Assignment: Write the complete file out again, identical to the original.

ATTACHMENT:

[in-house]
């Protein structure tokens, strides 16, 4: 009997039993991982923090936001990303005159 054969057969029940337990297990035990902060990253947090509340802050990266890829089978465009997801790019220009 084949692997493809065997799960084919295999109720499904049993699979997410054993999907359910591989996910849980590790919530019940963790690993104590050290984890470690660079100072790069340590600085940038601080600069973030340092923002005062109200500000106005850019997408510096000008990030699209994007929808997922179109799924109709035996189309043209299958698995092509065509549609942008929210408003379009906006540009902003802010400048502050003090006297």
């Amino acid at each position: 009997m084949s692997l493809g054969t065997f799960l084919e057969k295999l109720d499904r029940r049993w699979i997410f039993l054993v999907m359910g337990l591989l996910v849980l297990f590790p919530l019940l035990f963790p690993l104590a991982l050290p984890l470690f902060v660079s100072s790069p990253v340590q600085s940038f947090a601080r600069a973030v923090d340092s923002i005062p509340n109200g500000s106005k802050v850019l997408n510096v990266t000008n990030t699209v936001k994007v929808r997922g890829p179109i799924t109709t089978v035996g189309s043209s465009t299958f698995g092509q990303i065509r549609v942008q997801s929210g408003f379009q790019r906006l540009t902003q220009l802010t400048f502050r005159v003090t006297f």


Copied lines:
[in-house]
């Protein structure tokens, strides 16, 4: 009997039993991982923090936001990303005159 054969057969029940337990297990035990902060990253947090509340802050990266890829089978465009997801790019220009 084949692997493809065997799960084919295999109720499904049993699979997410054993999907359910591989996910849980590790919530019940963790690993104590050290984890470690660079100072790069340590600085940038601080600069973030340092923002005062109200500000106005850019997408510096000008990030699209994007929808997922179109799924109709035996189309043209299958698995092509065509549609942008929210408003379009906006540009902003802010400048502050003090006297």
């Amino acid at each position: 009997m084949s692997l493809g054969t065997f799960l084919e057969k295999l109720d499904r029940r049993w699979i997410f039993l054993v999907m359910g337990l591989l996910v849980l297990f590790p919530l019940l035990f963790p690993l104590a991982l050290p984890l470690f902060v660079s100072s790069p990253v340590q600085s940038f947090a601080r600069a973030v923090d340092s923002i005062p509340n109200g500000s106005k802050v850019l997408n510096v990266t000008n990030t699209v936001k994007v929808r997922g890829p179109i799924t109709t089978v035996g189309s043209s465009t299958f698995g092509q990303i065509r549609v942008q997801s929210g408003f379009q790019r906006l540009t902003q220009l802010t400048f502050r005159v003090t006297f």